Has Christ called his followers to be counter-cultural or to transform culture? Both? Neither? Is there a difference? I think there is.
It seems that in Christian history, somewhere in the 4th century Christianity moved from being counter-culture to being THE culture. In 301 AD Christianity was adopted as the state religion of Armenia and by 380 AD the Emperor made it the state religion of the Roman Empire (and the rest, as they say, is history).
How did this happen? Did Christianity transform western culture to something akin to Christian culture as a result of being counter-cultural (which is what Christ called his followers to be)?
Did three centuries of being counter-cultural act as a culturally transforming agent?
I wonder if, rather than being counter-cultural Christians began to seek to make the opposing culture into an image of itself (is this idolatry? Hmmm?).
To be a counter-culture is to be a community formed to stand as an alternative to the governing culture of the day. To be light in darkness as it were.
I would argue that this is the primary work of Christianity in the world and not to make the world and its culture into an image of Heaven (which of course is God’s work to come).
For 1,500 years Christianity in the west has been able to rest somewhat secure in a culture that was very much a Christian culture. In this sense it lost its counter-cultural motivation and mission.
Fast forward to today and we find Christianity in the west is in a great panic as the western world reverts to what the world has always been…something other than Christian. We proclaim condemnation, doom and gloom when in fact we have an opportunity to simply re-engage our primary mission as a counter-culture…an alternative.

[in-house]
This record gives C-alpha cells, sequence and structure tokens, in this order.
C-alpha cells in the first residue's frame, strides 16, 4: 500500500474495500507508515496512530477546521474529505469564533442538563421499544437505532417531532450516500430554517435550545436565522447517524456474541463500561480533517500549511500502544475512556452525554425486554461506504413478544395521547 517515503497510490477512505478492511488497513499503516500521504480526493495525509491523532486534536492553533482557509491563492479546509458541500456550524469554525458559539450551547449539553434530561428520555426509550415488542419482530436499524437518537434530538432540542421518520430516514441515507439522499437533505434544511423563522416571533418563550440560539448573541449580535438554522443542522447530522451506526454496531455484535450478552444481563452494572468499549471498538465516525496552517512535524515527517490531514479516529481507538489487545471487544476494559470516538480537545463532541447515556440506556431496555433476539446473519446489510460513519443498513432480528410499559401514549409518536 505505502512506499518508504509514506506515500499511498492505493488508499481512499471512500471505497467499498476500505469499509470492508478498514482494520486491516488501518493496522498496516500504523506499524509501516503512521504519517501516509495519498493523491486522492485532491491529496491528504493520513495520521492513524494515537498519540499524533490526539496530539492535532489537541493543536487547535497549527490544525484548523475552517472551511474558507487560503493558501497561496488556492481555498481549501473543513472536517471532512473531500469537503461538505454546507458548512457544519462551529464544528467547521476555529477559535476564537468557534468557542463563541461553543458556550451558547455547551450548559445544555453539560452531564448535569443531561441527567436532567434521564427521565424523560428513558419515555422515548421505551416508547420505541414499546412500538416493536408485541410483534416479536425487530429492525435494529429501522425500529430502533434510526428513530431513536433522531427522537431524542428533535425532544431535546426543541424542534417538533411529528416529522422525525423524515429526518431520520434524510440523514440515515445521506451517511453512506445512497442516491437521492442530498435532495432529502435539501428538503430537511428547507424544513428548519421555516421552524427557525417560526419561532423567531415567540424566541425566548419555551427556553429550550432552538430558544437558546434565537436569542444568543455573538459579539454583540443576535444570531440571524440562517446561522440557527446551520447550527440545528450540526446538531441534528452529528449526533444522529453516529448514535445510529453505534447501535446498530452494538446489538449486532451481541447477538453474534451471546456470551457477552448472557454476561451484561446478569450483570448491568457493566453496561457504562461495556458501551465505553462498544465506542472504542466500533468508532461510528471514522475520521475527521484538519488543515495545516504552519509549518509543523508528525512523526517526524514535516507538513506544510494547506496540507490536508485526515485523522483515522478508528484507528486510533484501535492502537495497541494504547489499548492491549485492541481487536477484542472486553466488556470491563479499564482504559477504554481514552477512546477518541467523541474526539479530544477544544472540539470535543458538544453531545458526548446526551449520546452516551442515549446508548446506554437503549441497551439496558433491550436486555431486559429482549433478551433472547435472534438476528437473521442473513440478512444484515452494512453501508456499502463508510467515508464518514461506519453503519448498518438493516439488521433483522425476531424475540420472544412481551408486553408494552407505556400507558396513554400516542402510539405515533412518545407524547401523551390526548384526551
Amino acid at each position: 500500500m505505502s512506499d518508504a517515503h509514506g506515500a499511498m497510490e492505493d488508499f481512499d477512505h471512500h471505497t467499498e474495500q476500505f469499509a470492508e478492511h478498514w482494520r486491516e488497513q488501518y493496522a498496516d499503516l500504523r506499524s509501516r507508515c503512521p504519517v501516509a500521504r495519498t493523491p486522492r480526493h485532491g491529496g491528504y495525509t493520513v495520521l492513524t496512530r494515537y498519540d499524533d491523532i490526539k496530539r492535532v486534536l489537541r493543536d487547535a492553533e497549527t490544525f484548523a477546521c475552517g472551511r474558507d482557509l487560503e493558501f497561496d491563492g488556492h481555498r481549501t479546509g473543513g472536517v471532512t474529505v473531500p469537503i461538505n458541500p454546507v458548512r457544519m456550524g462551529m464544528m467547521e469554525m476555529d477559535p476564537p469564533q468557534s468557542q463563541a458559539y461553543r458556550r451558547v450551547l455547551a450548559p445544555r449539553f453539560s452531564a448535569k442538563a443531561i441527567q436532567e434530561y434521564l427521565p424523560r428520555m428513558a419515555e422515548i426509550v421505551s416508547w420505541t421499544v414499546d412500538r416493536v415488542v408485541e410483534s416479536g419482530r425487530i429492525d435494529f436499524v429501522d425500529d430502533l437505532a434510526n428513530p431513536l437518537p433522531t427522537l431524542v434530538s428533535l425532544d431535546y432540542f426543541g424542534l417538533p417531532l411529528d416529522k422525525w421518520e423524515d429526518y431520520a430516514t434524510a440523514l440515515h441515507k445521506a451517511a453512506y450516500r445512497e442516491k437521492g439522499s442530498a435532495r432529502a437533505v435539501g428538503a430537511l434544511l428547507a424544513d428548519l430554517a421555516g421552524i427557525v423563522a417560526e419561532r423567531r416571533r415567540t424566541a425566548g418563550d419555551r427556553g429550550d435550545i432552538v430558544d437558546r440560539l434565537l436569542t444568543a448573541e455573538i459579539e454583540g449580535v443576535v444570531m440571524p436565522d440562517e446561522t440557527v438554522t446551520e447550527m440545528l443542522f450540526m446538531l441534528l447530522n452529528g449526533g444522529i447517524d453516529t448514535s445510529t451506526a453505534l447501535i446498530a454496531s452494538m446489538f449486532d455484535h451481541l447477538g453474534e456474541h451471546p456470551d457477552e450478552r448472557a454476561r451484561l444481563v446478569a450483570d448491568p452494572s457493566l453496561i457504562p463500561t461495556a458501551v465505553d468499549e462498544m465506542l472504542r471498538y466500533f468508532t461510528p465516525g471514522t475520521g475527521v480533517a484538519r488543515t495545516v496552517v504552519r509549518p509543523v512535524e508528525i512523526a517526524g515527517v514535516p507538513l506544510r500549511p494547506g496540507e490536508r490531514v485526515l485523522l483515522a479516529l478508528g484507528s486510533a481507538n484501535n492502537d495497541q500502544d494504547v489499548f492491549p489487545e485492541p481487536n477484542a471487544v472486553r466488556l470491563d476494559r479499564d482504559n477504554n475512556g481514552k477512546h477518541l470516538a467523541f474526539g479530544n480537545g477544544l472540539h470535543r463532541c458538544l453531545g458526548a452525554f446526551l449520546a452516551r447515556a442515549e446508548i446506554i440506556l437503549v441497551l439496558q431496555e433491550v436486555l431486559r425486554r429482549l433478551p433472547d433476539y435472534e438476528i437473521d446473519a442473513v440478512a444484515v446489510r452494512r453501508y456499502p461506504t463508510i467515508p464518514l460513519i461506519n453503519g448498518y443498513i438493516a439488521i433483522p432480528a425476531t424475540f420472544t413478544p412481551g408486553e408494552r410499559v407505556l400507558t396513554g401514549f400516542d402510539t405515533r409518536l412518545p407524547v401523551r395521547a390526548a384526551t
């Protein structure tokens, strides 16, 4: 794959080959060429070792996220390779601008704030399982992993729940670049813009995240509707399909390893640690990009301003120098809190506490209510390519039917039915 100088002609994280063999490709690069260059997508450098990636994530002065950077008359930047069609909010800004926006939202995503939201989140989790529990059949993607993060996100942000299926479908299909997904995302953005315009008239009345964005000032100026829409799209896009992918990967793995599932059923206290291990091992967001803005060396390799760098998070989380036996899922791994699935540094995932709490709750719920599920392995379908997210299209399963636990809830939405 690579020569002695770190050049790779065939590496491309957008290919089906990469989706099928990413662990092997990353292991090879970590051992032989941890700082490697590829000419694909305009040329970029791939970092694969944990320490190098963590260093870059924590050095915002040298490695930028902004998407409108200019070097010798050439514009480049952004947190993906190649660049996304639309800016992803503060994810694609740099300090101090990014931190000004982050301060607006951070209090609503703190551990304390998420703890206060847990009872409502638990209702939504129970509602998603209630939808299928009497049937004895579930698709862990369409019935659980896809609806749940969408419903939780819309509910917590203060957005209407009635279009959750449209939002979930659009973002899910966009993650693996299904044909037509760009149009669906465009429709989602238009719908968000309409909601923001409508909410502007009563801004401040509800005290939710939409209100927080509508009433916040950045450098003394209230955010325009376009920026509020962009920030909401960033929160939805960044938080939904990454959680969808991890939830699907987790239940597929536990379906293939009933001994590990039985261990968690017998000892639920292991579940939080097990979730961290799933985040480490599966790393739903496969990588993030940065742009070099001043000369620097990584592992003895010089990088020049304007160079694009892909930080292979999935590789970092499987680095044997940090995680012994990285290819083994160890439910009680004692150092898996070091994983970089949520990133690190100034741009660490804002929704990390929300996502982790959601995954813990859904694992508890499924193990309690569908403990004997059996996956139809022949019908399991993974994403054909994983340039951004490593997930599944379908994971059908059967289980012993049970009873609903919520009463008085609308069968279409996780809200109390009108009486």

If one reads John’s Revelation (or any of the letters to the persecuted church) one can see that in his writing that the hope offered was not – “stay true and turn the nations and their governments to Christianity and eventually your will not be persecuted or suffer…” rather the message was one of – “your suffering and persecution is as a result of being different from the world, set apart…your suffering and persecution are not in vain and in the end when God returns you will know the fullness of what i am saying now“.
I write all of this because I believe we are losing sight of what we are supposed to be in this age…we are not meant to be voices of condemnation, hate and judgement but a counter-cultural community of grace, compassion, love and forgiveness under the guidance of Christ that is so compelling to the world that in ones and twos and then in multitudes they come in wonder to join this same counter-cultural revolution and stand apart from what is to become a part of what will be one day perfected.